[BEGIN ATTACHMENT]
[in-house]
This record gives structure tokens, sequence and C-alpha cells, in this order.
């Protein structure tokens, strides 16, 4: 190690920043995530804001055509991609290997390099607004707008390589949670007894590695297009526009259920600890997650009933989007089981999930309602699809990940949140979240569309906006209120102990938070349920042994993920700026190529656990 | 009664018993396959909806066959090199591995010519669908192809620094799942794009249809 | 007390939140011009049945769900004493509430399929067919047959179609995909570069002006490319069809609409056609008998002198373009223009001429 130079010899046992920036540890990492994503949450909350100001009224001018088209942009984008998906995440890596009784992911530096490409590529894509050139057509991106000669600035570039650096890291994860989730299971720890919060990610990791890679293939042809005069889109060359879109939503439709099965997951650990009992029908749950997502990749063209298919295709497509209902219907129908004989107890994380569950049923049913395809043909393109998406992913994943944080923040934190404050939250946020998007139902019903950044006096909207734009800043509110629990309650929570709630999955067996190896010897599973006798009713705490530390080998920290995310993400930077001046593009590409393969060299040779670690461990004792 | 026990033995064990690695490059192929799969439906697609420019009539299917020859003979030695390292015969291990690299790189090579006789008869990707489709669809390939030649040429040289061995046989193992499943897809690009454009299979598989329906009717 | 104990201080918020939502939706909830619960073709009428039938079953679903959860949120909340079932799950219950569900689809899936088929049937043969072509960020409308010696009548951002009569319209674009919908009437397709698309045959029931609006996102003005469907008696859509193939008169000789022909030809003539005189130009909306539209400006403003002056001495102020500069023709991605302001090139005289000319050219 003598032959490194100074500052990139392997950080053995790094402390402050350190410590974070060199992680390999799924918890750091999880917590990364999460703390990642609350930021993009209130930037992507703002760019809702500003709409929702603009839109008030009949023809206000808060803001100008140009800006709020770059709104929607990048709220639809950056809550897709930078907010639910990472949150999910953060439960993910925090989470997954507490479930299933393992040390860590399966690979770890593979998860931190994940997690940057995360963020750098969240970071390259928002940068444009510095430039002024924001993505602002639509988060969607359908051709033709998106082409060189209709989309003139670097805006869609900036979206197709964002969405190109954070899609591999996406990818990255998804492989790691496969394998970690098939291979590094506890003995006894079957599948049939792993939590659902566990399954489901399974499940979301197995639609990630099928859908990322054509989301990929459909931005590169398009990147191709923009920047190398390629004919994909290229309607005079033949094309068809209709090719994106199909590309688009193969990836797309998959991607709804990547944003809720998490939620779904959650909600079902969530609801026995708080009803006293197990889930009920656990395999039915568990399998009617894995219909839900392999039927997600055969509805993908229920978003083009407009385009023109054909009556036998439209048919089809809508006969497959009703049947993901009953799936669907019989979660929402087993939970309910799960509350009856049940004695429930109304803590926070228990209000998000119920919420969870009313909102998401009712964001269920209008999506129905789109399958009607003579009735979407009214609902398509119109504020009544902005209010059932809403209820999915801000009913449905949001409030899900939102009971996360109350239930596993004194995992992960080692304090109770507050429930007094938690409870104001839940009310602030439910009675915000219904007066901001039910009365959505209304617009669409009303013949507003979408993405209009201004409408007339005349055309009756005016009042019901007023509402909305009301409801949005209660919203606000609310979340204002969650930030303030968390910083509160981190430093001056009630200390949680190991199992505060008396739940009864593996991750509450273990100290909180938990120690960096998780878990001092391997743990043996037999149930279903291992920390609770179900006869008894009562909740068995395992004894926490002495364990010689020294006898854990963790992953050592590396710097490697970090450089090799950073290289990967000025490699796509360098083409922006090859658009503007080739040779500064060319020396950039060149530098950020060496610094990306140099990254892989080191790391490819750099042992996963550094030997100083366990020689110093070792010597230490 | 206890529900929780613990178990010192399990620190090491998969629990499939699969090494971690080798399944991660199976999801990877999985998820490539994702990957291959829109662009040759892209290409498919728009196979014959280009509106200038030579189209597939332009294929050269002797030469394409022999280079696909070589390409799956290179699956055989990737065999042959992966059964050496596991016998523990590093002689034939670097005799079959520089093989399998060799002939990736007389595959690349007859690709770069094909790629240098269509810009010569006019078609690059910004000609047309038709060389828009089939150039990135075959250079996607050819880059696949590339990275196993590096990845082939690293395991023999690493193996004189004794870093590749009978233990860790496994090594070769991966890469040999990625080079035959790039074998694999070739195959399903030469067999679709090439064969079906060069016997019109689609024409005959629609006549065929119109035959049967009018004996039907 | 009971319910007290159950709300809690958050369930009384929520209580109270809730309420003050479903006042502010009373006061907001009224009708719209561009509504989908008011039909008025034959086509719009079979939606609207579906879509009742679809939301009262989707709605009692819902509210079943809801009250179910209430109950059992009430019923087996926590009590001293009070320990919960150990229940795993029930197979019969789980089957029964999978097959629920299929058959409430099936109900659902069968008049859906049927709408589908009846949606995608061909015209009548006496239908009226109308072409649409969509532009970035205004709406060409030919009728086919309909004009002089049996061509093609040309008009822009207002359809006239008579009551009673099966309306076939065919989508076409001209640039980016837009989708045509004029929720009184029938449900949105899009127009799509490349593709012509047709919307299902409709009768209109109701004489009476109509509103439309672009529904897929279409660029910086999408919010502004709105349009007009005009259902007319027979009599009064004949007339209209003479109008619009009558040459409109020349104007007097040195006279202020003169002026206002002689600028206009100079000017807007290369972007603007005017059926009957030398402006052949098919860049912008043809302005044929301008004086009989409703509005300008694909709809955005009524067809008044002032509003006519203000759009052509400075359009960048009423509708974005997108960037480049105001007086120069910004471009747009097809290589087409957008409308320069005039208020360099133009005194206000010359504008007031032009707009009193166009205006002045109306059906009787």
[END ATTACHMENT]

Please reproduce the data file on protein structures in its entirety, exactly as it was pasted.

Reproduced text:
[in-house]
This record gives structure tokens, sequence and C-alpha cells, in this order.
């Protein structure tokens, strides 16, 4: 190690920043995530804001055509991609290997390099607004707008390589949670007894590695297009526009259920600890997650009933989007089981999930309602699809990940949140979240569309906006209120102990938070349920042994993920700026190529656990 | 009664018993396959909806066959090199591995010519669908192809620094799942794009249809 | 007390939140011009049945769900004493509430399929067919047959179609995909570069002006490319069809609409056609008998002198373009223009001429 130079010899046992920036540890990492994503949450909350100001009224001018088209942009984008998906995440890596009784992911530096490409590529894509050139057509991106000669600035570039650096890291994860989730299971720890919060990610990791890679293939042809005069889109060359879109939503439709099965997951650990009992029908749950997502990749063209298919295709497509209902219907129908004989107890994380569950049923049913395809043909393109998406992913994943944080923040934190404050939250946020998007139902019903950044006096909207734009800043509110629990309650929570709630999955067996190896010897599973006798009713705490530390080998920290995310993400930077001046593009590409393969060299040779670690461990004792 | 026990033995064990690695490059192929799969439906697609420019009539299917020859003979030695390292015969291990690299790189090579006789008869990707489709669809390939030649040429040289061995046989193992499943897809690009454009299979598989329906009717 | 104990201080918020939502939706909830619960073709009428039938079953679903959860949120909340079932799950219950569900689809899936088929049937043969072509960020409308010696009548951002009569319209674009919908009437397709698309045959029931609006996102003005469907008696859509193939008169000789022909030809003539005189130009909306539209400006403003002056001495102020500069023709991605302001090139005289000319050219 003598032959490194100074500052990139392997950080053995790094402390402050350190410590974070060199992680390999799924918890750091999880917590990364999460703390990642609350930021993009209130930037992507703002760019809702500003709409929702603009839109008030009949023809206000808060803001100008140009800006709020770059709104929607990048709220639809950056809550897709930078907010639910990472949150999910953060439960993910925090989470997954507490479930299933393992040390860590399966690979770890593979998860931190994940997690940057995360963020750098969240970071390259928002940068444009510095430039002024924001993505602002639509988060969607359908051709033709998106082409060189209709989309003139670097805006869609900036979206197709964002969405190109954070899609591999996406990818990255998804492989790691496969394998970690098939291979590094506890003995006894079957599948049939792993939590659902566990399954489901399974499940979301197995639609990630099928859908990322054509989301990929459909931005590169398009990147191709923009920047190398390629004919994909290229309607005079033949094309068809209709090719994106199909590309688009193969990836797309998959991607709804990547944003809720998490939620779904959650909600079902969530609801026995708080009803006293197990889930009920656990395999039915568990399998009617894995219909839900392999039927997600055969509805993908229920978003083009407009385009023109054909009556036998439209048919089809809508006969497959009703049947993901009953799936669907019989979660929402087993939970309910799960509350009856049940004695429930109304803590926070228990209000998000119920919420969870009313909102998401009712964001269920209008999506129905789109399958009607003579009735979407009214609902398509119109504020009544902005209010059932809403209820999915801000009913449905949001409030899900939102009971996360109350239930596993004194995992992960080692304090109770507050429930007094938690409870104001839940009310602030439910009675915000219904007066901001039910009365959505209304617009669409009303013949507003979408993405209009201004409408007339005349055309009756005016009042019901007023509402909305009301409801949005209660919203606000609310979340204002969650930030303030968390910083509160981190430093001056009630200390949680190991199992505060008396739940009864593996991750509450273990100290909180938990120690960096998780878990001092391997743990043996037999149930279903291992920390609770179900006869008894009562909740068995395992004894926490002495364990010689020294006898854990963790992953050592590396710097490697970090450089090799950073290289990967000025490699796509360098083409922006090859658009503007080739040779500064060319020396950039060149530098950020060496610094990306140099990254892989080191790391490819750099042992996963550094030997100083366990020689110093070792010597230490 | 206890529900929780613990178990010192399990620190090491998969629990499939699969090494971690080798399944991660199976999801990877999985998820490539994702990957291959829109662009040759892209290409498919728009196979014959280009509106200038030579189209597939332009294929050269002797030469394409022999280079696909070589390409799956290179699956055989990737065999042959992966059964050496596991016998523990590093002689034939670097005799079959520089093989399998060799002939990736007389595959690349007859690709770069094909790629240098269509810009010569006019078609690059910004000609047309038709060389828009089939150039990135075959250079996607050819880059696949590339990275196993590096990845082939690293395991023999690493193996004189004794870093590749009978233990860790496994090594070769991966890469040999990625080079035959790039074998694999070739195959399903030469067999679709090439064969079906060069016997019109689609024409005959629609006549065929119109035959049967009018004996039907 | 009971319910007290159950709300809690958050369930009384929520209580109270809730309420003050479903006042502010009373006061907001009224009708719209561009509504989908008011039909008025034959086509719009079979939606609207579906879509009742679809939301009262989707709605009692819902509210079943809801009250179910209430109950059992009430019923087996926590009590001293009070320990919960150990229940795993029930197979019969789980089957029964999978097959629920299929058959409430099936109900659902069968008049859906049927709408589908009846949606995608061909015209009548006496239908009226109308072409649409969509532009970035205004709406060409030919009728086919309909004009002089049996061509093609040309008009822009207002359809006239008579009551009673099966309306076939065919989508076409001209640039980016837009989708045509004029929720009184029938449900949105899009127009799509490349593709012509047709919307299902409709009768209109109701004489009476109509509103439309672009529904897929279409660029910086999408919010502004709105349009007009005009259902007319027979009599009064004949007339209209003479109008619009009558040459409109020349104007007097040195006279202020003169002026206002002689600028206009100079000017807007290369972007603007005017059926009957030398402006052949098919860049912008043809302005044929301008004086009989409703509005300008694909709809955005009524067809008044002032509003006519203000759009052509400075359009960048009423509708974005997108960037480049105001007086120069910004471009747009097809290589087409957008409308320069005039208020360099133009005194206000010359504008007031032009707009009193166009205006002045109306059906009787």